But Sam wasn't saying anything; he wasn't even looking at either of them.
"I don't know what?" Dylan said again, insistent this time, like he was trying to convince them all that he really wanted to know. He was staring up at Sam, much the way he'd stared out in the parking lot.
Sam was bigger than this guy by practically half a person, could take him out without breaking a sweat. But there was something about the way Dylan looked at his brother that creeped Dean out and more than made him want to leave this place. He wasn't used to seeing people look at Sam with such need. Both brothers were accustomed to being needed; people looked to them for help all the time – when a ghost was scaring the shit out of citizens of a tiny Arizona town, for example. But Dylan's gaze was searching – like he thought Sam might have something other than professional assistance to give him. Dean didn't like it.
"What do you know about this?" Dean demanded.
Dylan licked his lips and fiddled nervously with the belt loops at the small of his back. He looped his thumbs into the fabric and shoved his fingertips into his back pockets. All the while avoiding Dean's eyes.
Tired of waiting, and not in the mood to fuck around, Dean latched a hand onto Sam's biceps and started to pull him from the room.
"Dean –" Sam yelped indignantly, attempting to shrug his arm out of his brother's solid grasp. Dean held firm and showed no sign of letting go. It made Sam feel about ten years old, but he allowed himself to be dragged back out into the intense burn of the Arizona sun.
Dean finally relinquished his hold when they were back in the dirt parking lot, releasing him with a shove toward the Impala. Sam stumbled a little, but quickly caught himself. For a moment he stood facing away from his brother with his hands on his hips and his head bowed, like he was reining in his annoyance. Then he spun around.
"Dude. What the hell?"
"I don't like him," Dean offered by way of explanation.
Sam waited for the rest, but Dean didn't elaborate. Sam rolled his eyes and wiped his palm across his mouth, buying himself some time to come up with an appropriate response.
"Well, that's a shame, Dean. I'll be sure to leave him off the Christmas card list. We gonna let this stop us from helping him find his sister?"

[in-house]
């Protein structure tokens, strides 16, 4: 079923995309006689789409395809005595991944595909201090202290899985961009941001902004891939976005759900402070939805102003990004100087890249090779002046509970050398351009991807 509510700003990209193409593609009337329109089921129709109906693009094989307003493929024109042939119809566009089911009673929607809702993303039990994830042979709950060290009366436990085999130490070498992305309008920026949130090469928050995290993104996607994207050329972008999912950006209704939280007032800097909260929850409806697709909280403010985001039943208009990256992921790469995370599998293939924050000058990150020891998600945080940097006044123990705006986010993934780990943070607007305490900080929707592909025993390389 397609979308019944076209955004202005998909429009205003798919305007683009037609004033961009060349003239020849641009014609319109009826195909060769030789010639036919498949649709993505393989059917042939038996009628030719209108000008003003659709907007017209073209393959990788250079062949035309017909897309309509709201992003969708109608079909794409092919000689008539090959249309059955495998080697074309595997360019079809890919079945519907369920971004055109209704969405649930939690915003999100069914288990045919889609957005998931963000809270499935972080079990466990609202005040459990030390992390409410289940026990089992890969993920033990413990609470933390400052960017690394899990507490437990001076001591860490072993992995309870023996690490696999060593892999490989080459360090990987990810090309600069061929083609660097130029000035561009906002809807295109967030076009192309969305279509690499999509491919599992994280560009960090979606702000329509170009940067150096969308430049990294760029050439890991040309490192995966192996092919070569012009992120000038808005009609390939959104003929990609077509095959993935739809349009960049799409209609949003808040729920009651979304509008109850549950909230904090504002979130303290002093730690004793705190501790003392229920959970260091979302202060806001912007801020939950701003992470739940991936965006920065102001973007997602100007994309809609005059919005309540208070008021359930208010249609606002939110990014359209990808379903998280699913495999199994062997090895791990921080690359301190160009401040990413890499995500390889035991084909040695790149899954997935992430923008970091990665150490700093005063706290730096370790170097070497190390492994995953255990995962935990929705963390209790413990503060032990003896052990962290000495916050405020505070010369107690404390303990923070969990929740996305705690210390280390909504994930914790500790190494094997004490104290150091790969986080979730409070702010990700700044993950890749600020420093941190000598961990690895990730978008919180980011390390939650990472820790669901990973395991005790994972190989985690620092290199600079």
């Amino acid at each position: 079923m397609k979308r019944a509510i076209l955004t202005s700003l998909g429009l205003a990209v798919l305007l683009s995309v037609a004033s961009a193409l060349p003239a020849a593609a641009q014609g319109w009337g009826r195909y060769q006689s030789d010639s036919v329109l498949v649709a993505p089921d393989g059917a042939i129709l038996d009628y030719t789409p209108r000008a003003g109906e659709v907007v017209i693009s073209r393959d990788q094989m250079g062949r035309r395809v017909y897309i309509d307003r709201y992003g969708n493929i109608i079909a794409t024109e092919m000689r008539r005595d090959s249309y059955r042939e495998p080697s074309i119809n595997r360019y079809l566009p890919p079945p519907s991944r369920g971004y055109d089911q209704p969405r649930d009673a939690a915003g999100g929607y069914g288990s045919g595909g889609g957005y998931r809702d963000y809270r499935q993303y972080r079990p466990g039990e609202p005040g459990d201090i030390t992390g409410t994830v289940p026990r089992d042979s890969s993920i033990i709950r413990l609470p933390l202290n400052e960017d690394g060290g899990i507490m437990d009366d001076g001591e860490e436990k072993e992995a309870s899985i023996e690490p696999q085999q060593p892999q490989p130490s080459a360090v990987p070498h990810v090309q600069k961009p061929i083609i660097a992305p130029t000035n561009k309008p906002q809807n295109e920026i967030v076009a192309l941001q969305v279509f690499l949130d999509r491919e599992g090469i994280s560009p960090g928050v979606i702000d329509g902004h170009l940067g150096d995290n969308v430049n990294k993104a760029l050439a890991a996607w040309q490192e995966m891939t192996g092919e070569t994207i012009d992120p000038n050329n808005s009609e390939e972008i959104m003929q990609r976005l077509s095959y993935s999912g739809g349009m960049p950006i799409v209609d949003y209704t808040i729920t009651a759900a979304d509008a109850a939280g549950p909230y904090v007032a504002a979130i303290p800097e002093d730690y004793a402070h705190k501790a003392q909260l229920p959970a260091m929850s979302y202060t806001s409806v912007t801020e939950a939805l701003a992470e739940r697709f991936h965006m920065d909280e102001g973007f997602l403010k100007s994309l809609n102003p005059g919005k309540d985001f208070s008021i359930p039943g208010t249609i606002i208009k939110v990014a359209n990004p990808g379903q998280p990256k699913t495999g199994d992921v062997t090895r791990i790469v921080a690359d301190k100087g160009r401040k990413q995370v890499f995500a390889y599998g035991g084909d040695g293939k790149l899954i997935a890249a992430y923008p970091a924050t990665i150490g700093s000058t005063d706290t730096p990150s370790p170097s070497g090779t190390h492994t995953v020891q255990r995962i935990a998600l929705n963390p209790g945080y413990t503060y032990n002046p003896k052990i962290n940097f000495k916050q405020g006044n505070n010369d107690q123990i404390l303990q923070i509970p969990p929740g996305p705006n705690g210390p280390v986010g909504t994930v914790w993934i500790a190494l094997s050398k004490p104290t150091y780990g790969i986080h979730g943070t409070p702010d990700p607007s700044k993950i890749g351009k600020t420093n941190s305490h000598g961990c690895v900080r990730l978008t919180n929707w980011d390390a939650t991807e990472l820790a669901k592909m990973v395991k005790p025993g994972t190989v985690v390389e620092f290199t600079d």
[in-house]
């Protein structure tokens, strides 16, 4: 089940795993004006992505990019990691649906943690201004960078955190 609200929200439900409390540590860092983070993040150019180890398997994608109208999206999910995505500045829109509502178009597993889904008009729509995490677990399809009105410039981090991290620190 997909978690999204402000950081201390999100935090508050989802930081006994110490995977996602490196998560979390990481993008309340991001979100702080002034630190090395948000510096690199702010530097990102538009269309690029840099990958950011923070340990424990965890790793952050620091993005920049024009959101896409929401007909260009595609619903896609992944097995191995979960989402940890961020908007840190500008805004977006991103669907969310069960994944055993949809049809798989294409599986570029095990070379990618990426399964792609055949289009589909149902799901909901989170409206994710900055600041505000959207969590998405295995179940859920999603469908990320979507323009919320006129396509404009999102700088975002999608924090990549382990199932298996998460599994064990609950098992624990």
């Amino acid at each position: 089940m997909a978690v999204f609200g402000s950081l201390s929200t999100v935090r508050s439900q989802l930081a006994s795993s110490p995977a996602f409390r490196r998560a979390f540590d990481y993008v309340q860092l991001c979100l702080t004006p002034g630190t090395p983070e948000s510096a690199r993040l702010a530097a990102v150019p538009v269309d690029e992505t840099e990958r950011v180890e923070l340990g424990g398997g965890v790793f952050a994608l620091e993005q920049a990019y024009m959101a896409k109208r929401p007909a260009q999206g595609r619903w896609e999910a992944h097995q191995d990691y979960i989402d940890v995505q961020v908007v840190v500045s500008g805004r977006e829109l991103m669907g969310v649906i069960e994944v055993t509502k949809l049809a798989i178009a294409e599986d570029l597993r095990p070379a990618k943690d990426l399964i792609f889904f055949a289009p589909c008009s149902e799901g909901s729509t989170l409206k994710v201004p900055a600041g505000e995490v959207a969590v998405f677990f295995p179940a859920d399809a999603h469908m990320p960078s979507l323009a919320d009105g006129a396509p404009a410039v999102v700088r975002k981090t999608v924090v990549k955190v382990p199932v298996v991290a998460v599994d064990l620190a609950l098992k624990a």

Dean still didn't answer, and Sam sighed.
"She could be dead, man," he reasoned quietly, a disconcerting weariness bleeding into his voice. It was the careful tone Dean had wanted Sam to use on Dylan, turned against him. "You saw that wall. She was onto something. Something's happening in this town. How are you gonna feel if we leave without checking it out and somebody else gets hurt? All just because you didn't like the guy who brought it to our attention?"
Dean gazed stonily at a low mound of mountains on the horizon and ground his teeth. If he was weighing some stranger's well-being against that of his brother, there was absolutely no question. He was inexplicably spooked and pissed, and he didn't mind if Sam knew that. But he shouldn't have to explain himself. Not to Sam.
He took a deep breath and then pulled the keys from his pocket. He stalked to the driver's side and yanked open the door.
"Get in the car, Sam."
Sam pursed his lips and didn't move except to shift his weight from one leg to the other.
"Quit being an asshole and get in the car," Dean instructed testily over the top of the sedan. Heat waves rose up off the black paint so thick that Sam's image appeared to waver in front of him. Like Sam was the spirit, a remnant of someone no longer really there.
Dean closed his eyes. He swore sometimes it was like dealing with a nagging wife. Without any of the benefits.
He sighed heavily and slammed the car door closed again with a grudging grunt.
"Fine. But I don't wanna take him with us to the Polish buffet," Dean grumbled, his eyes on the ground.
Sam smirked and rolled his eyes again. "Dude, I don't want to go with you to the Polish buffet."
"Well, I can't show up dateless."
Sam snorted. "Sorry, man. I guess Dylan and I are a package deal."
"Wow. You drive one ugly bargain."
"Can we stop having this conversation?"
Dean grimaced and conceded, starting back toward Ana's abandoned apartment. He still didn't get a positive read from Dylan Cruz, and he hated the way the guy looked at his brother. What he really wanted to do was stuff Sam in the car and drive so fast and so far that they'd never be found. By anyone – or anything. But he was a hunter, and Sam was right. Something had obviously gone awry with Ana's latest hunt, and they couldn't ignore that. In fact, everything about this town now had him on edge – including Jenny's famous Polish buffet – and the sooner they figured out what was going on, the better for everyone involved.